3,000,000,000 answers pose a lot of questions

The Ethical Issues

Completion of a rough draft of the complete human genetic sequence is a very significant scientific milestone. The international Human Genome Project has always recognised that expansion of genetic knowledge will have important social and ethical dimensions.

Completion of a rough draft of the complete human genetic sequence is a very significant scientific milestone. The international Human Genome Project has always recognised that expansion of genetic knowledge will have important social and ethical dimensions.

Most countries supporting the project have funded substantial research in ethical, legal and social issues. This has led to public debate about the potential pitfalls of advancing genetic knowledge. Issues such as privacy of genetic information, and its potential use in discriminating against some people, have been widely discussed. Those debates need to broaden and continue.

Major milestones are a time for reflection. For me, the first ethical imperative is to make good use of this information on the genome, which is the common heritage of all people, for the benefit of all people. Most of the world's illness and premature death is in poor countries, from potentially preventable diseases. Genetics has a part to play in understanding disease resistance, and in developing new vaccines and new drugs, but simpler and older measures of hygiene and pest control are more clear-cut and direct.

If limited research resources are increasingly diverted into exploring the diseases that affect only rich countries today (although they will soon start to affect poor countries) and ignore the majority of the world's immediate problems, it will, for me, be a very negative outcome.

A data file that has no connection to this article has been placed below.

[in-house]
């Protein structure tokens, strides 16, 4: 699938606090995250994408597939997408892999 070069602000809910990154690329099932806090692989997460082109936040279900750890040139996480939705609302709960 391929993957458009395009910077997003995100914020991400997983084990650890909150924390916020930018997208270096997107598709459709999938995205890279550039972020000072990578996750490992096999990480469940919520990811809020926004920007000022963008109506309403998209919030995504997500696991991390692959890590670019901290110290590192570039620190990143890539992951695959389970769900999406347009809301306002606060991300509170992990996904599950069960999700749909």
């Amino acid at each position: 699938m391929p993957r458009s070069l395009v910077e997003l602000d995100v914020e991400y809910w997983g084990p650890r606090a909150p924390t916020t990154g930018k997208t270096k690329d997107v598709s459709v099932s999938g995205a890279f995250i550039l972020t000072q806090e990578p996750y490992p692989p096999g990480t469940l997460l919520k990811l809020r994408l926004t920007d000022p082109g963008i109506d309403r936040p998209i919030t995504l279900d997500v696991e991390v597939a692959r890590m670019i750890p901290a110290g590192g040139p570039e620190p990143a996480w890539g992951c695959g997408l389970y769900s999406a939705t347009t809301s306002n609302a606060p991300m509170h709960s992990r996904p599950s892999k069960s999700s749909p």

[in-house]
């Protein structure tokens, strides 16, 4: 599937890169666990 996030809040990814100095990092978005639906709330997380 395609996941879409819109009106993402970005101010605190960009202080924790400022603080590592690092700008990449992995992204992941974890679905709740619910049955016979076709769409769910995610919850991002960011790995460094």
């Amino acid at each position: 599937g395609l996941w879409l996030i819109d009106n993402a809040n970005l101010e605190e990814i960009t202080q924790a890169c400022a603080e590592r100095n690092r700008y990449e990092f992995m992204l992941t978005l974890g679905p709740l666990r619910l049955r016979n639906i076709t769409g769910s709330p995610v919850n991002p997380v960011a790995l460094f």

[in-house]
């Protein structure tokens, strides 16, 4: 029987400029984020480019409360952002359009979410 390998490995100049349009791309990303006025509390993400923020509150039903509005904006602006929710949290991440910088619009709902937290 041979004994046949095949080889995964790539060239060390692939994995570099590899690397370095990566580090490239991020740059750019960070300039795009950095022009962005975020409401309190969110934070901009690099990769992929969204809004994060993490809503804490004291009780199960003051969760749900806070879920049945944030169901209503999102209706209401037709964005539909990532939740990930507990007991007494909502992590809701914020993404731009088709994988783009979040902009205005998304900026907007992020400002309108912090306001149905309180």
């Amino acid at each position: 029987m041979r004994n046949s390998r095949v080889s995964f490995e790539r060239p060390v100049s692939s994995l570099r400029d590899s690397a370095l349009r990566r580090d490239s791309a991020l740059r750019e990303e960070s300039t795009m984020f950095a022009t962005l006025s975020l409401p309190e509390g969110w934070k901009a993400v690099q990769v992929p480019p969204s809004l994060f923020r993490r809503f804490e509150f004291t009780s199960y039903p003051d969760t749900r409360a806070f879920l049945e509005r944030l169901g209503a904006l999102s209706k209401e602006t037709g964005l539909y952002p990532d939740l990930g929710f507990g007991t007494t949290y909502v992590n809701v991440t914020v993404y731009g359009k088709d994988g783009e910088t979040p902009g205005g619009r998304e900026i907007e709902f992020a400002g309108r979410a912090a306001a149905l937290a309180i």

Even for rich countries, there is a real possibility of many new treatments emerging, each with some benefit for illnesses but at prices we cannot readily afford. To some extent pricing will be influenced by the strength of the monopolies granted by patents on gene-based inventions.

Patents encourage essential investment, but very broad-ranging patents for work that only describes the products of nature (the gene or the protein) without adding sufficient value, encourage wasteful speculation, and drive up eventual costs to consumers. Many argue that this will not happen, that the international patent system is robust enough to absorb these developments in biology.

I hope governments will show more evidence that they are alert to these issues, and are actively guarding our interest, rather than simply hoping it will all work out in the end.

Having three billion letters of genetic sequence available is not itself immediately useful to sick people. It is a research tool that can only proceed if patients are prepared voluntarily to participate. That will need clear rules on privacy and confidentiality, so that participants know exactly what their information will be used for, and who will have access to it. Britain has a good record in such research, and we must build on that to be sure the public and scientists move forward together - or we will all be the losers.

To be certain that a lot of people are aware of these problems, and to have open discussion through the media and the democratic process, is the way a free society reaches a consensus. Knowing more of how our bodies work and what goes wrong with them offers massive opportunity for good. We must use it, and shape its use, to keep the good and avoid the pitfalls.

Professor Martin Bobrow is head of Medical Genetics at the University of Cambridge.

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